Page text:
NCF Nation: Jacarri Alexander

Spring Q&A: Indiana's Kevin Wilson

February, 28, 2013
2/28/13
1:00
PM ET
There's reason to be cautiously optimistic about Indiana football in 2013. The Hoosiers improved their wins total last fall by three and amazingly in November found themselves in contention to represent the Leaders Division at the Big Ten title game. All but three starters return, including the playmakers from an offense that finished second in the Big Ten. Quarterback Tre Roberson has recovered from a broken leg and will compete to reclaim his starting job this spring. The schedule features eight home games for just the second time in team history. IU isn't without major concerns, namely a defense that hasn't consistently stopped anyone for more than a decade and recently lost co-coordinator Mike Ekeler to USC. The team only went 4-8 in 2012 and must build much better depth at several positions, starting in spring ball, which kicks off Saturday.

ESPN.com caught up with IU head coach Kevin Wilson to discuss the spring.

What's the big theme for your team entering the spring?

Kevin Wilson: We've got enough guys back, we're stronger, we're mature, we understand each other and understand the standard. We've just got to continue to work at a higher level. When you're not mentally or physically as strong as you want to be, you've got to gain on it. There's different levels of that. It's nice that we get a lot of guys back, but you start over. We are starting over at a better spot because a lot of guys are back. We're building a foundation to play better football next year.

Where would you like to be from a depth standpoint by the end of the spring?

KW: Everybody's got depth issues and we could be better in certain areas, but we only lose about four or five guys who really played [in 2012]. We've got a lot of what's back, and we've got, on paper, a nice recruiting class that will help, but really it's not about the depth as much as it's about competition. Guys are pushing guys to be on the field. We've got a lot of guys back who have been second-teamers and the first-teamer [ahead of them] is back. Now how do you push that first-teamer and beat him him out? A great example is at quarterback. We've got three guys that have all played, they've all played kind of well, their stats are OK, but we haven't won a lot of games. There's really not a proven winner. We've got guys that look like they can do OK, but they haven't proven they can win at a high level of Big Ten football. I think that will be an awesome competition. We want to see that across the board.

[+] EnlargeKevin Wilson
AP Photo/Darron CummingsWith numerous key players returning, Indiana coach Kevin Wilson is optimistic heading into spring workouts.
How do you identify winners in that group or other groups when you're not playing games?

KW: Sometimes you'll see who moves around, who gets the group in the end zone. But that sometimes can be skewed. A guy busts a coverage and a guy scores a touchdown, does that mean the quarterback is a better quarterback? Sometimes it's a play where there's not a good call and he's got to throw it out of bounds and it's a great play because there's nothing open. I just think your body of work, your body language, your leadership skills. Are you the best extension of the coaching staff and what we're trying to do? The game's called football and we put the football in your hands every snap. It's got to be a guy you trust because you give him the game, every game, and say, 'Go play.' Right now, those guys have all had some fair stats, but we want to see winning football played at that position.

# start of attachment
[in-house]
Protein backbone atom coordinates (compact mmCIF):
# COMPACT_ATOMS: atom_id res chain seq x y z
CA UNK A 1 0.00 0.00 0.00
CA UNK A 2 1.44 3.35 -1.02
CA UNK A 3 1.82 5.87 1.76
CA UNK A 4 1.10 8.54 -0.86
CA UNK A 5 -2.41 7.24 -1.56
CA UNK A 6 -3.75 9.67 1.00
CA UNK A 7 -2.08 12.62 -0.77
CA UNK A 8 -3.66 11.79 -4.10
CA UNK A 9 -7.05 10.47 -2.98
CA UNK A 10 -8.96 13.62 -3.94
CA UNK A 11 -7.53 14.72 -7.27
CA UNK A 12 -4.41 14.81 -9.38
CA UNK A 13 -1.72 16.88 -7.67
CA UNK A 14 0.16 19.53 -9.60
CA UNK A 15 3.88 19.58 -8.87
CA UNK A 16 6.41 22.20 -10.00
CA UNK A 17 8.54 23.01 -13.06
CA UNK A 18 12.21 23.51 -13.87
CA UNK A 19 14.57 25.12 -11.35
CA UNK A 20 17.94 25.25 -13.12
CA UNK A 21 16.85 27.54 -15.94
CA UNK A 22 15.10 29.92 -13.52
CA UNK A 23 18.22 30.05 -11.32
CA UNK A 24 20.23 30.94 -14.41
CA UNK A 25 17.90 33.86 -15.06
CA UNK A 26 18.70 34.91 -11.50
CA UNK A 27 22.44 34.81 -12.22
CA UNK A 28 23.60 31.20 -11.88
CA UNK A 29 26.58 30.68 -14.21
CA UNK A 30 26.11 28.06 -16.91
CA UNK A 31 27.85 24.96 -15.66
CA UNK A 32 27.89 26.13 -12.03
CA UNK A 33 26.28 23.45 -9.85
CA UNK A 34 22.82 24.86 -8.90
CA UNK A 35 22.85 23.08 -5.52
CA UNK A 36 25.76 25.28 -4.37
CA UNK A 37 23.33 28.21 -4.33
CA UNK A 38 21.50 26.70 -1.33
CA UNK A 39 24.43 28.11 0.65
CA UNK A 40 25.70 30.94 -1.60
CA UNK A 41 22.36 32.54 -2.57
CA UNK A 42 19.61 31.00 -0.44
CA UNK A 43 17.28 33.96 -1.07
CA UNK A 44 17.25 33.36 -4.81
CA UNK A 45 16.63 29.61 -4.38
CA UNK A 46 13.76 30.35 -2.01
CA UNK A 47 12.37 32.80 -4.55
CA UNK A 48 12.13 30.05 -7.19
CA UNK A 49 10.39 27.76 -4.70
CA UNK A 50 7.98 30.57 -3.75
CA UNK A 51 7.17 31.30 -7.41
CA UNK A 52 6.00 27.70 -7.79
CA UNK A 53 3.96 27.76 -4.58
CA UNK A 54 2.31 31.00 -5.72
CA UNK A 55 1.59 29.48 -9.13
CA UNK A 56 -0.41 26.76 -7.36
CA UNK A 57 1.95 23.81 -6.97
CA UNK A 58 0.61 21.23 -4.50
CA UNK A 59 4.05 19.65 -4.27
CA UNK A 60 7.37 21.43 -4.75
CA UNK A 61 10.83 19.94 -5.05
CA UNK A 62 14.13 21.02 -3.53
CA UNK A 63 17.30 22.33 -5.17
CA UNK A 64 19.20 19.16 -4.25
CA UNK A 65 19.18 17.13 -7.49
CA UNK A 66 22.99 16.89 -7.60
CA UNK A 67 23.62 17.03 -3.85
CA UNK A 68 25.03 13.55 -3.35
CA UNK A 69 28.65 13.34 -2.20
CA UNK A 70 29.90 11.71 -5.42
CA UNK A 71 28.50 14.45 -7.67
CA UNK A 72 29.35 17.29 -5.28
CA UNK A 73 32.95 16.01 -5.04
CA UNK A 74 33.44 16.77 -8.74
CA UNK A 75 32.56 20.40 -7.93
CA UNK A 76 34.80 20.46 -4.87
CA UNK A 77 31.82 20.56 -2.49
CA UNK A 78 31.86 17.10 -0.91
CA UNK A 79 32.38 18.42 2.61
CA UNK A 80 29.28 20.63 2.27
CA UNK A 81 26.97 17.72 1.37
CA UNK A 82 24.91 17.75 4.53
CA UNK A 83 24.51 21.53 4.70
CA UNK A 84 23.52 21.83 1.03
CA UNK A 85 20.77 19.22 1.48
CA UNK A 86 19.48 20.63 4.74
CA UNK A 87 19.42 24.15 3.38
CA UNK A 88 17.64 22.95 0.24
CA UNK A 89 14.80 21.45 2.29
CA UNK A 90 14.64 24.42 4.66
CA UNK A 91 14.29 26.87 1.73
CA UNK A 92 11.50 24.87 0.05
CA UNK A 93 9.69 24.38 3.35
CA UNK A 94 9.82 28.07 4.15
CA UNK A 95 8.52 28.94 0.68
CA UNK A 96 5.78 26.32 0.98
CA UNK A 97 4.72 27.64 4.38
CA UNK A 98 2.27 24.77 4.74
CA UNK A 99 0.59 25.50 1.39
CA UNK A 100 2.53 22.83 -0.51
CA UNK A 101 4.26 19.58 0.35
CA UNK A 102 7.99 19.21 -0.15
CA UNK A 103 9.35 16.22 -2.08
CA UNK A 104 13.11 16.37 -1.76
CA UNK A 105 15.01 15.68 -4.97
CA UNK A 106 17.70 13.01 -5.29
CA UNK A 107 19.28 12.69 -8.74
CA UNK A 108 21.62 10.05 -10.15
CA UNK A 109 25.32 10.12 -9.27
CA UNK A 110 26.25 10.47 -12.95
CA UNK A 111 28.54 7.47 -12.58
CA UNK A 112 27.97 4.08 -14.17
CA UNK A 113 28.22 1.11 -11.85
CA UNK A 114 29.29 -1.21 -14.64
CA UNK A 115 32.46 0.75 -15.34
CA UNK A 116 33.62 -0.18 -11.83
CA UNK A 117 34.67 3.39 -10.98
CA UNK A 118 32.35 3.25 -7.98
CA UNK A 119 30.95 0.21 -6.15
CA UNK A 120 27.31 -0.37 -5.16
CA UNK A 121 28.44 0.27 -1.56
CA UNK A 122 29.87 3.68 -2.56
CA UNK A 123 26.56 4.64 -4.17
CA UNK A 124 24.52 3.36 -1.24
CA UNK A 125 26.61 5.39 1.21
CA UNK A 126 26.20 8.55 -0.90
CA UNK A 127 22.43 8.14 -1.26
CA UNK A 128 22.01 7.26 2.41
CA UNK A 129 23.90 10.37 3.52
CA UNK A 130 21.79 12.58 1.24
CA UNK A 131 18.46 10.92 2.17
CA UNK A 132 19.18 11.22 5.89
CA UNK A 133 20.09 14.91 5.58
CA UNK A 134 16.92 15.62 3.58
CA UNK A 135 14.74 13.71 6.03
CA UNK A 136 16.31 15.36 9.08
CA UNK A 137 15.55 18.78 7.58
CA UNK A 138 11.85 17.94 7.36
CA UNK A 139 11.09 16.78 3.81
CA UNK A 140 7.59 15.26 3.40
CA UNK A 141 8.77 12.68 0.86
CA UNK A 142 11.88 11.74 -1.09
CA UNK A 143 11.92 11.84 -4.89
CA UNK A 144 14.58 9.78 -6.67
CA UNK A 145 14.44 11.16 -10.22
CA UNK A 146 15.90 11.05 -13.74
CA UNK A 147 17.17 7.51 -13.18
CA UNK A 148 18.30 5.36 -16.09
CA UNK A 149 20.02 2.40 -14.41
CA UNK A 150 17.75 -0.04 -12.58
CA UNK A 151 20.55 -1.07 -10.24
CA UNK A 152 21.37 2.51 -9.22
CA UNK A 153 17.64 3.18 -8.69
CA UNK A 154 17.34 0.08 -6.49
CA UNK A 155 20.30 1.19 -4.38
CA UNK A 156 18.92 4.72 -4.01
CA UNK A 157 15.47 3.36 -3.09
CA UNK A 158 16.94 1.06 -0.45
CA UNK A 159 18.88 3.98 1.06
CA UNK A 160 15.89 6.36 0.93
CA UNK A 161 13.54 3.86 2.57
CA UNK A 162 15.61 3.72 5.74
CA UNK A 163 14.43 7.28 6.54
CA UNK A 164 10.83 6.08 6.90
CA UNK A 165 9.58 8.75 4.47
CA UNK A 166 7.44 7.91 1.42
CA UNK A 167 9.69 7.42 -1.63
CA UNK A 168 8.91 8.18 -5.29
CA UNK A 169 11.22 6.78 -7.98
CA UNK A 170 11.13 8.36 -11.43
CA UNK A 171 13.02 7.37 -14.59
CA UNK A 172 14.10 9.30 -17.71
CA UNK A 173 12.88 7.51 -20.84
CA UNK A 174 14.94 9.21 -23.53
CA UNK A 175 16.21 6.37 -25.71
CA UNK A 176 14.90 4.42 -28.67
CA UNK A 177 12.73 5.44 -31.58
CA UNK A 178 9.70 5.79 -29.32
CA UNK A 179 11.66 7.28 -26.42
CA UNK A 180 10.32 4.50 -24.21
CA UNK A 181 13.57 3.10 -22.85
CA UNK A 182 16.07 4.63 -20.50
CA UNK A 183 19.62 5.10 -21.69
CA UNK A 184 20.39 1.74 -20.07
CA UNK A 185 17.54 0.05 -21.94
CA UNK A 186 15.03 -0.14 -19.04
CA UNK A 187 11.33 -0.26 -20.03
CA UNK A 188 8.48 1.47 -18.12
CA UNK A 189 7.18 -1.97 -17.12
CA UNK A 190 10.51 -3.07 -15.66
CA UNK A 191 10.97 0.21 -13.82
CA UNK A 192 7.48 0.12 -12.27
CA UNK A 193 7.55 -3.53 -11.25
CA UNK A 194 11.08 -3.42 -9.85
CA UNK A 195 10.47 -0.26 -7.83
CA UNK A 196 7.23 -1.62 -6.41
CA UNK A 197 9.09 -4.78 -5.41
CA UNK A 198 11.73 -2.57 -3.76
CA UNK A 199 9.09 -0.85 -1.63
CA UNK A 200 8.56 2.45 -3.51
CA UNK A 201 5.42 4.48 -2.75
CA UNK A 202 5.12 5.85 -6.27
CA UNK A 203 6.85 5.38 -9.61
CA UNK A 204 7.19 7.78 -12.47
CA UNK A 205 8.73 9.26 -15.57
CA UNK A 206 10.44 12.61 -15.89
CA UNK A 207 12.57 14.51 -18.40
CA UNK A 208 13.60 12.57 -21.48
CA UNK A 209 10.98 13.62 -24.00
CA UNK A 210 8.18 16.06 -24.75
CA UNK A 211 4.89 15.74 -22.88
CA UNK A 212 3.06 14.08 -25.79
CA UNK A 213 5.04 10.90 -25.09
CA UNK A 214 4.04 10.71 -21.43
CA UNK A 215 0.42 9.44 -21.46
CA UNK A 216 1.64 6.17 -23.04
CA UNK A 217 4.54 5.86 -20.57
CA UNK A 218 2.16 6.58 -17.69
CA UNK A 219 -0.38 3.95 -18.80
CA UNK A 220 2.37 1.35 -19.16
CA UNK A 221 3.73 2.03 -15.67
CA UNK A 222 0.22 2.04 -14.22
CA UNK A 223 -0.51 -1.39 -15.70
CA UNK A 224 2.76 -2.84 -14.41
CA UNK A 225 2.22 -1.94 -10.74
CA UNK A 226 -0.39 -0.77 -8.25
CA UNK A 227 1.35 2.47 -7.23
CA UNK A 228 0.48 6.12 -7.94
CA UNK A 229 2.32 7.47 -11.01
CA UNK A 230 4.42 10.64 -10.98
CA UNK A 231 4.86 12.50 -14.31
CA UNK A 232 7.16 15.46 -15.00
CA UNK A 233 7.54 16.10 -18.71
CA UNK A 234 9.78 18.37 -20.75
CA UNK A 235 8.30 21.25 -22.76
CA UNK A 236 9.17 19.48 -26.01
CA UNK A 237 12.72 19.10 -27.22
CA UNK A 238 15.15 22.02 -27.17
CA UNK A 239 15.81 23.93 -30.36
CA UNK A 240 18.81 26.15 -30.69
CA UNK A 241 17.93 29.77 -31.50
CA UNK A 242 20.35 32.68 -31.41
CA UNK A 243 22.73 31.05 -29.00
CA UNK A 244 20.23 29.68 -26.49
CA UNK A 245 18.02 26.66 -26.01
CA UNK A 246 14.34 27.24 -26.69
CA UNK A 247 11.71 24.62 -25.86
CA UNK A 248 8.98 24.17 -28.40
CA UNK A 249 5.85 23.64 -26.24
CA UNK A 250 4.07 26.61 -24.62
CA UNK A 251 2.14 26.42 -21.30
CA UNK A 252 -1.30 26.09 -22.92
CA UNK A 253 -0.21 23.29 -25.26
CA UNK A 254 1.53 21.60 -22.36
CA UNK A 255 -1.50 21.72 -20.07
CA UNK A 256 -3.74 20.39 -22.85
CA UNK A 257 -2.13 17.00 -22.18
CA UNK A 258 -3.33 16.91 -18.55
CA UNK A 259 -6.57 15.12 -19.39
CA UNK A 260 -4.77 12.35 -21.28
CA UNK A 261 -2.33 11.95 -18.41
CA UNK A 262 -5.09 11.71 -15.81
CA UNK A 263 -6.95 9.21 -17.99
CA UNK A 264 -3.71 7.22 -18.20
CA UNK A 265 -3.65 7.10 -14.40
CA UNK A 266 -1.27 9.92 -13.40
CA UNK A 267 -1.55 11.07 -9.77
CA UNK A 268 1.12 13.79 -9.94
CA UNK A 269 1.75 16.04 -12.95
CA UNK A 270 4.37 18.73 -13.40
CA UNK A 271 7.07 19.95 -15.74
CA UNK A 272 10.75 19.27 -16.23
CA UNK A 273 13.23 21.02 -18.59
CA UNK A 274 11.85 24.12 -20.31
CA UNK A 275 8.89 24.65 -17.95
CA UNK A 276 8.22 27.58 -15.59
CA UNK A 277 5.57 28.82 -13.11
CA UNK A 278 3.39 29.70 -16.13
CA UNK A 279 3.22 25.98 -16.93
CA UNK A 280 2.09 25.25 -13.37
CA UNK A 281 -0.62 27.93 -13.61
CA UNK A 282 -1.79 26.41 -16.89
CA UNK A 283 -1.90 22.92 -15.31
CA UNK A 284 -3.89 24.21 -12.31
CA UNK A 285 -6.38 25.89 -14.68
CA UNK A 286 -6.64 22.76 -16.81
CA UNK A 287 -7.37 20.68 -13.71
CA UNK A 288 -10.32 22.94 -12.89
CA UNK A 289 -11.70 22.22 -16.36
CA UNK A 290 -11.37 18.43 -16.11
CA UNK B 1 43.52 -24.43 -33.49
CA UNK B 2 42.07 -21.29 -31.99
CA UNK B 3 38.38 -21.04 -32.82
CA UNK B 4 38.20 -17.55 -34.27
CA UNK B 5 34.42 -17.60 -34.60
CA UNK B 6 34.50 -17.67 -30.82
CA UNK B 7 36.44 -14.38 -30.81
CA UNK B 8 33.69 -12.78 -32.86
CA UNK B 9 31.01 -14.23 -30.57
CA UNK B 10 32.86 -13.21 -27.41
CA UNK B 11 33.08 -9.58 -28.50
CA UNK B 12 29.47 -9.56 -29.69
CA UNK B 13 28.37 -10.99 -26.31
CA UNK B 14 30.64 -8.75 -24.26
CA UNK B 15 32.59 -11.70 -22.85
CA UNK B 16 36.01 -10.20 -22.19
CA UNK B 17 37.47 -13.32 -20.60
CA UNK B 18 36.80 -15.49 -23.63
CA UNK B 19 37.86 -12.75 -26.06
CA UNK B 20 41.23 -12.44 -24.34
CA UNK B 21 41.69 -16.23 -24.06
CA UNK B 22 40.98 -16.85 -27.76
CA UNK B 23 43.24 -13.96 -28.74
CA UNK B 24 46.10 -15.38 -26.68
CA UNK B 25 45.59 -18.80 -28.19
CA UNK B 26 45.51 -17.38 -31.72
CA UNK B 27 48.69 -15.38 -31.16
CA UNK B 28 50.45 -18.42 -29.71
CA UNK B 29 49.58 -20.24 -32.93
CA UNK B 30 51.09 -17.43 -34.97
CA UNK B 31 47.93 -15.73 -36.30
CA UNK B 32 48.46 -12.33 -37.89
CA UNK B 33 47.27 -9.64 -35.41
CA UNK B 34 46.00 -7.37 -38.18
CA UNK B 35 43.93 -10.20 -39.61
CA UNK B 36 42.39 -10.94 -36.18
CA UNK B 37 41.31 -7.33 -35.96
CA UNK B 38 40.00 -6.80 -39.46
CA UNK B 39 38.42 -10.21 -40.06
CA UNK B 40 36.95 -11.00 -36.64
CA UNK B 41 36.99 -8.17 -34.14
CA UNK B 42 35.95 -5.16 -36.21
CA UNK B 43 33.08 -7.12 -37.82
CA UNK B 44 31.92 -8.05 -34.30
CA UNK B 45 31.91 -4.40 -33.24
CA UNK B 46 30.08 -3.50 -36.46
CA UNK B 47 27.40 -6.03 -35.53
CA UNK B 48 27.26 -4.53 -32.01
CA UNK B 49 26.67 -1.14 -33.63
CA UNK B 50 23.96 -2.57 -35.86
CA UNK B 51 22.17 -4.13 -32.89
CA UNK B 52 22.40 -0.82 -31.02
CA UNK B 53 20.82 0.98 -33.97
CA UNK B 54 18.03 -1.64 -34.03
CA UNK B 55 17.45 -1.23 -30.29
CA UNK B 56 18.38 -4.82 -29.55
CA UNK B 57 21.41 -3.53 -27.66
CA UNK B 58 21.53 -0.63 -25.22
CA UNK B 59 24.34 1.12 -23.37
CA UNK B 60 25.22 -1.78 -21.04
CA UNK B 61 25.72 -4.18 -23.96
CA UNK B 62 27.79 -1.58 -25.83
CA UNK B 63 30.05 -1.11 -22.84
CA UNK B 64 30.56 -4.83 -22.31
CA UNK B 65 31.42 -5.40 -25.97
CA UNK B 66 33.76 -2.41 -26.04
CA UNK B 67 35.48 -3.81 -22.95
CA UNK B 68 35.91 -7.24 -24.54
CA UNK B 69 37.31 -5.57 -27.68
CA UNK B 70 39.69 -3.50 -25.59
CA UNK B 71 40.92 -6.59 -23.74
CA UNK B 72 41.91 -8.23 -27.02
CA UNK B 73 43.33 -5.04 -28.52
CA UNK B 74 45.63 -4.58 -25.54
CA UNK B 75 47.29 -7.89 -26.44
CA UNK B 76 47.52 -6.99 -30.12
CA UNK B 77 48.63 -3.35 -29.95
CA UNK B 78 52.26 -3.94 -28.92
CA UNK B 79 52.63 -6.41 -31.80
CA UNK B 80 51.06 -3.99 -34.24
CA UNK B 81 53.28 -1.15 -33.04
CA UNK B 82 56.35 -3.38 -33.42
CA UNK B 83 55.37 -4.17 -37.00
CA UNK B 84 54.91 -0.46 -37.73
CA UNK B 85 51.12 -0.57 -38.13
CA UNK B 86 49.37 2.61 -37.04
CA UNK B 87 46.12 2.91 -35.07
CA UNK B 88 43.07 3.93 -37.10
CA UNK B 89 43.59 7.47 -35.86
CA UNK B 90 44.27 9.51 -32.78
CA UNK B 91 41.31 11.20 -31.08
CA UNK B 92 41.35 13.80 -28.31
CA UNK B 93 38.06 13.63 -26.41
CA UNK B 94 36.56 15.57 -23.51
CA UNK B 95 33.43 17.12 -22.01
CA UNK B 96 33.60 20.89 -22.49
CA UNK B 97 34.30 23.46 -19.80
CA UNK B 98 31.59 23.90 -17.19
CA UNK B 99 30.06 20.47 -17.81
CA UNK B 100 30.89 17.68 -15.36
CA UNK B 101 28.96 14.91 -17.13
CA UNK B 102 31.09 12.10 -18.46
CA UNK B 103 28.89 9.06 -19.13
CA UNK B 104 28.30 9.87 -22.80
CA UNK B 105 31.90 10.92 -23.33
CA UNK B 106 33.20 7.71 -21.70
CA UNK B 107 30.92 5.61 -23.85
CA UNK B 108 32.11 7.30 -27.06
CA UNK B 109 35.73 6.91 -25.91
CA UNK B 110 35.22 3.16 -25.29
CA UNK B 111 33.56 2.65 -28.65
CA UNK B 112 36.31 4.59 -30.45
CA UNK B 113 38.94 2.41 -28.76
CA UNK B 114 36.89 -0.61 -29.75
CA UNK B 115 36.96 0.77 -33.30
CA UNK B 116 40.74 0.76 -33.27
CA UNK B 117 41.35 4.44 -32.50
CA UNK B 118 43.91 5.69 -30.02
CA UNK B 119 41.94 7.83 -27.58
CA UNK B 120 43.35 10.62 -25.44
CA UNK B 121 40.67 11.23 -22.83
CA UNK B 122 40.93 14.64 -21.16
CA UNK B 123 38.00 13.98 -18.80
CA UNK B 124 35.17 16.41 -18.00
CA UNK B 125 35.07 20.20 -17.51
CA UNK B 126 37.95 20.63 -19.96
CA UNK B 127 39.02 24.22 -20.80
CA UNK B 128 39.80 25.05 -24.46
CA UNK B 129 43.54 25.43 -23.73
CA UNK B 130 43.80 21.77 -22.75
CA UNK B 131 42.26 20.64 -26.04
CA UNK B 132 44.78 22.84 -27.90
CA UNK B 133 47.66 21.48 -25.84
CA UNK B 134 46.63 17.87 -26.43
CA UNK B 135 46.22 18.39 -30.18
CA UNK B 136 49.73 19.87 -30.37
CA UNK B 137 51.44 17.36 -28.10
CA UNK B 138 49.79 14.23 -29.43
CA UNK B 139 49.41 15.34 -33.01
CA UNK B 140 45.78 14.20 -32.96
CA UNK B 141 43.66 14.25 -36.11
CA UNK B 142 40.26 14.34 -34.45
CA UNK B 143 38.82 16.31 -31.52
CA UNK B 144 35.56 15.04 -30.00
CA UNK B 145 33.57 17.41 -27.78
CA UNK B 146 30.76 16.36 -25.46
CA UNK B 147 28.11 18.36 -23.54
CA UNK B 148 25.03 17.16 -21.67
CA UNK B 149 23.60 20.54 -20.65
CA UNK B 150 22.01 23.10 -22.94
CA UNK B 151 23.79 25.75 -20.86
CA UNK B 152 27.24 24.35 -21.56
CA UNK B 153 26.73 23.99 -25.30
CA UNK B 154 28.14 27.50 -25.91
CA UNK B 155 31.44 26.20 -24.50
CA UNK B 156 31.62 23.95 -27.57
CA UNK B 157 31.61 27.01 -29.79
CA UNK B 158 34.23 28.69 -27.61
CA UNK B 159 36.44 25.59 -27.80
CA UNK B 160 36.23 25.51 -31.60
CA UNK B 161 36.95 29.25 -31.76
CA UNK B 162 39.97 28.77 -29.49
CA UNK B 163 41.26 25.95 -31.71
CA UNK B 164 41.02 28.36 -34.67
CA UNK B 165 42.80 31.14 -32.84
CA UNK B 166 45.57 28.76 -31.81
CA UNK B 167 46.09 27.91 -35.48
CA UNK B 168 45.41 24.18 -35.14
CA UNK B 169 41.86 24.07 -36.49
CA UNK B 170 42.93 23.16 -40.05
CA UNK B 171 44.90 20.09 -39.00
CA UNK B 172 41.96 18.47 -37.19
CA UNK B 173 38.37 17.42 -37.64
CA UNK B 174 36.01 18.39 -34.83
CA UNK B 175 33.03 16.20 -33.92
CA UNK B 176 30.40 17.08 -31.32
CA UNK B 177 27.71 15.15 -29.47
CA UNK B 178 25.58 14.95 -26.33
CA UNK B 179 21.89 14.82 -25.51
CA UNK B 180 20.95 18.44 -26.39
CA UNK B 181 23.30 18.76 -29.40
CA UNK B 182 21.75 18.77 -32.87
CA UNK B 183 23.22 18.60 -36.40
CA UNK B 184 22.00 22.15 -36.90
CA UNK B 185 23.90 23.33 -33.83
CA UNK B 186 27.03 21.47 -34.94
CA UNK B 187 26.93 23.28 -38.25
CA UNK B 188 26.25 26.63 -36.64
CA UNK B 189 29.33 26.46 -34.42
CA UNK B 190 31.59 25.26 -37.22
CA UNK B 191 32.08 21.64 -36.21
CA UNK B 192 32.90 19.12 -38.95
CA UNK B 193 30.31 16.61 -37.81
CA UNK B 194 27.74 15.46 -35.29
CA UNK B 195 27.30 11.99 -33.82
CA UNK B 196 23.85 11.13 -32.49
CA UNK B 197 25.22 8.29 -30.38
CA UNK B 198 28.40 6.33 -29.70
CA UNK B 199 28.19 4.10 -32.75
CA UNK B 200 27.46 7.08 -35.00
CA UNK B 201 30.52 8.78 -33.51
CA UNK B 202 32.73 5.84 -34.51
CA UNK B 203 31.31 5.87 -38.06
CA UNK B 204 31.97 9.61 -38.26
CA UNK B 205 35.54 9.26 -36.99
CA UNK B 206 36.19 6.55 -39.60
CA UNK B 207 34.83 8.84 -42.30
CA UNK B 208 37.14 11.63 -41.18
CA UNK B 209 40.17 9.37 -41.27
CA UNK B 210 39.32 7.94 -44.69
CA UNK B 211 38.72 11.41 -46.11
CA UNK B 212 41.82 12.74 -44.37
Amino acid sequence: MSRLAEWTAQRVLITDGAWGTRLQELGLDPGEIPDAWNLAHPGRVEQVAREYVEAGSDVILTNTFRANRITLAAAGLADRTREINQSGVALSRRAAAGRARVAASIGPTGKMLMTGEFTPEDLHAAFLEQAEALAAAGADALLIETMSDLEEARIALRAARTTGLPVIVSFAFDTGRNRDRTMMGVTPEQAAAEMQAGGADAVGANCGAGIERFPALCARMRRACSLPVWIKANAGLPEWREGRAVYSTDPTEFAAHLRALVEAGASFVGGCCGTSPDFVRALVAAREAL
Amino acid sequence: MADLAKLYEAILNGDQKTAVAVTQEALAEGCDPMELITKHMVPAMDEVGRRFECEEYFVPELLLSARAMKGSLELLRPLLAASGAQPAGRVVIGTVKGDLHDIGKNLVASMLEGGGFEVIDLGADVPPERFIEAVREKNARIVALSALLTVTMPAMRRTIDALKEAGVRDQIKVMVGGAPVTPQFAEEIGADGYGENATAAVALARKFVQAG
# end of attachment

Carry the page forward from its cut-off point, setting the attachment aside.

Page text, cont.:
How is Tre [Roberson] physically, and what do you expect out of him?

KW: He's been full-go. Right now, we're doing our offseason program, our agility program, and he's full-go. There's no limitations. I don't want him to be tackled, but we don't tackle the quarterbacks anyway, so I would anticipate he'll be out there every day. He's gotten bigger. When he got hurt, he was under 185 [pounds], right around there, and now he's pushing 200 pounds. He's bigger, stronger, looks good running. I don't think he's at full tilt, but every day he gets stronger, every day he gets better and every day he gets more confident. Knock on wood, he should have no limitations, and he'll compete every day with those other two guys [Cameron Coffman and Nate Sudfeld].

You really bring back a lot at wide receiver, running back and tight end. How much competition is there at those other offensive positions?

KW: We've got everybody back except [center] Will Matte on offense. We didn't lose a quarterback, we don't lose a running back, we don't lose any receivers. So we've got basically the crowd back. It's the same deal. Our kids realize, though, that the deal is we're going to play a number of guys. It doesn't matter whether you go out there first or second, we're going to play six, seven, eight, nine guys. We need to have one or two more receivers than we have. We're going to [use] two tight ends at least, with two or three running backs and seven or eight receivers. So when you say depth, it would be nice to see some of these guys that redshirted continue to come on and help us as complementary tight end guys and complementary receivers.

The tempo we play with, you've got to play a number of skill guys. A lot of guys are back, they've seen that we're going to throw the ball to them, and they believe they have quarterbacks who will get it to them so they can make plays. I'm expecting that receiver group to pick it up. We'll see if they can keep plugging along there.

You lose a few pieces up front on defense. How does the defensive line shape up entering the spring?

KW: We signed two JC guys, one guy is here now [Jordan Heiderman]. We redshirted a big guy who we like. We did sign a couple of guys there, so some of those guys might get into the mix when preseason rolls around. But we need to play better across the board because we're making tweaks with what we're doing. We definitely need to play better run defense.